[0029] Votes are collected by repeating the selecting and recording until the voting is completed. A distribution of the votes may be displayed 214. In an implementation, the distribution is displayed in the voting space as a variation in the color or hue representing a vote density. For example, the depth of hue may be used to indicate the frequency of selection of a location in the voting space.

[0030] FIG. 3 illustrates a presentation 300 of a voting space according to one implementation. In this implementation the voting space 302 is shown generally as being rectangular, although the voting space's shape can be other than rectangular. The first proposition may be represented by a horizontal axis 304 and the second proposition by a vertical axis 306. First proposition axis 304 and second proposition axis 306 have minimum values Min1, Min2 and maximum values Max1 and Max2, respectively. In the illustrated embodiment, the axes are shown as centered in the voting space but they can be position elsewhere in the space as desired. A voter's selected location (or vote) 308 may be visually differentiated from the voting space by any convenient method including display of an icon, color or hue.

[0031] As an example, suppose voters' opinions on a lecture are sought. A first proposition might be, “Was the lecture useful for me?” and the associated values range from a Min 1 of “no” to a Max1 of “yes.” A second proposition might be, “How interesting was the subject matter?” and the associated values range from Min2 of “dull” to a Max2 of “fascinating.”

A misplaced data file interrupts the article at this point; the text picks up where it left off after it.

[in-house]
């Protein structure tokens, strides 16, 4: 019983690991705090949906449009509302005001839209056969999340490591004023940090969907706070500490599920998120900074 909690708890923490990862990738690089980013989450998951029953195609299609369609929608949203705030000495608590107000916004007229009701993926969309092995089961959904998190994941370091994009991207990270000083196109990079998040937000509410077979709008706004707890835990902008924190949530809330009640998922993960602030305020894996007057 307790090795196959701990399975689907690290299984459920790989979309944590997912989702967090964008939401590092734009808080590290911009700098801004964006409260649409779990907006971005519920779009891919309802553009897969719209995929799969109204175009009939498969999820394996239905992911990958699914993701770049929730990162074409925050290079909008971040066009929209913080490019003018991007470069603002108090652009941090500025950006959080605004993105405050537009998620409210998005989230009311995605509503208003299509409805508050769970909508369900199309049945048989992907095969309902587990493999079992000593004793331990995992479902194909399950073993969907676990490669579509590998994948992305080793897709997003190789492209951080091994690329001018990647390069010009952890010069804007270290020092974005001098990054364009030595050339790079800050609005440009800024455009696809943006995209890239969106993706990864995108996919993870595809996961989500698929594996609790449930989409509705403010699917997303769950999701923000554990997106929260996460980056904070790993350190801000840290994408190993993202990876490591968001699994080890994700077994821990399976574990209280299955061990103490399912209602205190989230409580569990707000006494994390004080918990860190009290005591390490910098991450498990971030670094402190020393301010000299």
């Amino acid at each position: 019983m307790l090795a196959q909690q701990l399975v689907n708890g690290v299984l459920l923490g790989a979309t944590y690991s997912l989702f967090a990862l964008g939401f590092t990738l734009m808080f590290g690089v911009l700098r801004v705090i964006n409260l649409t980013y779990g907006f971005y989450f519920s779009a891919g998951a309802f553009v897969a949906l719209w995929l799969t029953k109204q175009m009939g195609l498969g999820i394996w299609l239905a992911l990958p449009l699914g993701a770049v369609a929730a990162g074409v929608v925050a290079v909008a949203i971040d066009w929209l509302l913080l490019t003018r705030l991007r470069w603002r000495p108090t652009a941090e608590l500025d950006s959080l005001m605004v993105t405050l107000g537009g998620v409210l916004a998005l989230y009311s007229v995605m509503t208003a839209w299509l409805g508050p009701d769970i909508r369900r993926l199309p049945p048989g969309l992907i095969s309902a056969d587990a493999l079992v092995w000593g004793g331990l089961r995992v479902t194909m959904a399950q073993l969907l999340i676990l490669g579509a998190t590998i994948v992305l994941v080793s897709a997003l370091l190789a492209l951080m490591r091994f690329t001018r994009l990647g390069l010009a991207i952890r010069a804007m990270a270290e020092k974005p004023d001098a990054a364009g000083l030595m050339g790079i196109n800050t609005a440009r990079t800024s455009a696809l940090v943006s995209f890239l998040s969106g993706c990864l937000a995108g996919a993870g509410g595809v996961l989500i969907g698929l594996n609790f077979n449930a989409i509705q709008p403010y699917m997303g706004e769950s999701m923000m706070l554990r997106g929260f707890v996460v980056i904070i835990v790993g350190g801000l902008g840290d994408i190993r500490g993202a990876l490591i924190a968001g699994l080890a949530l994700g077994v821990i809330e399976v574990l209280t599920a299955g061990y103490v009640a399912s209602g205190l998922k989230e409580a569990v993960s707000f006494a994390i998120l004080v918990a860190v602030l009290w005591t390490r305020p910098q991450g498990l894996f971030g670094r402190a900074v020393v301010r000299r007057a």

[0032] In another example, 2D voting may be used to survey a class of voters without using a questionnaire. Sales employees may be asked to value a first proposition of, “There is good communication between sales and marketing” having a range of values from “agree” to “disagree” and a second proposition of, “I get information from marketing” having a range of values from “a lot” to “a little.”

[0033] Hyperlinks may be provided for specific areas of the voting presentation 300. For example, a link may be provided between the propositions and a detailed description of the proposition including the context, time limit for voting, meaning of the proposition values, or other helpful descriptions. The voting presentation may include legends such as minimum and maximum range values.

[0034] FIG. 4 illustrates a presentation 400 of a voting space 302 having a vote density display 402. In the implementation illustrated, the areas of darker shading correspond to locations in the voting space that received a greater density of votes. A voter's vote 308, distinguished from the vote density 402, may be displayed when the vote density is displayed. In this implementation, the voter's vote may be judged against the distribution of all other voters. A total number of votes recorded 404 also may be displayed. The vote density may reveal a previously unknown relationship between the propositions.

[0035] In some implementations, the vote density display 402 may be displayed while a voter is voting. In other implementations the vote density may be revealed to voters only after their vote has been recorded. In yet other implementations, the vote density display may be refreshed continuously as votes are recorded, at predetermined time intervals or after a predetermined incremental increase in the number of votes recorded.